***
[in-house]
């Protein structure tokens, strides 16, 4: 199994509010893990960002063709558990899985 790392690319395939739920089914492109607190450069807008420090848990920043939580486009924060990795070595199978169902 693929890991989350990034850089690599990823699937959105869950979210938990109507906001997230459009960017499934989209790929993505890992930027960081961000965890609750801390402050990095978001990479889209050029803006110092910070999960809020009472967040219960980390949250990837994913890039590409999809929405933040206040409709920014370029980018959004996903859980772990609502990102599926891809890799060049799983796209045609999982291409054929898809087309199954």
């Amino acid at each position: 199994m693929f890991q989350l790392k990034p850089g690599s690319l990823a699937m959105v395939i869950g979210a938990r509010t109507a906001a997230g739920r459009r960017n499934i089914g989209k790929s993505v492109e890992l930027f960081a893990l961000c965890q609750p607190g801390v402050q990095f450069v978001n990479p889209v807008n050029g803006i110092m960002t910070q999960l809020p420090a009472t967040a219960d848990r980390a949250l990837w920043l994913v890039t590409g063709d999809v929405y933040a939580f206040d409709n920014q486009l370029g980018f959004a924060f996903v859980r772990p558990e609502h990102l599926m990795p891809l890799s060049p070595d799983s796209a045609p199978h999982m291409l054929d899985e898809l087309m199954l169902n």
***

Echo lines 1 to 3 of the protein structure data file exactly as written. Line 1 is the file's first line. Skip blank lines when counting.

[in-house]
């Protein structure tokens, strides 16, 4: 199994509010893990960002063709558990899985 790392690319395939739920089914492109607190450069807008420090848990920043939580486009924060990795070595199978169902 693929890991989350990034850089690599990823699937959105869950979210938990109507906001997230459009960017499934989209790929993505890992930027960081961000965890609750801390402050990095978001990479889209050029803006110092910070999960809020009472967040219960980390949250990837994913890039590409999809929405933040206040409709920014370029980018959004996903859980772990609502990102599926891809890799060049799983796209045609999982291409054929898809087309199954």
């Amino acid at each position: 199994m693929f890991q989350l790392k990034p850089g690599s690319l990823a699937m959105v395939i869950g979210a938990r509010t109507a906001a997230g739920r459009r960017n499934i089914g989209k790929s993505v492109e890992l930027f960081a893990l961000c965890q609750p607190g801390v402050q990095f450069v978001n990479p889209v807008n050029g803006i110092m960002t910070q999960l809020p420090a009472t967040a219960d848990r980390a949250l990837w920043l994913v890039t590409g063709d999809v929405y933040a939580f206040d409709n920014q486009l370029g980018f959004a924060f996903v859980r772990p558990e609502h990102l599926m990795p891809l890799s060049p070595d799983s796209a045609p199978h999982m291409l054929d899985e898809l087309m199954l169902n």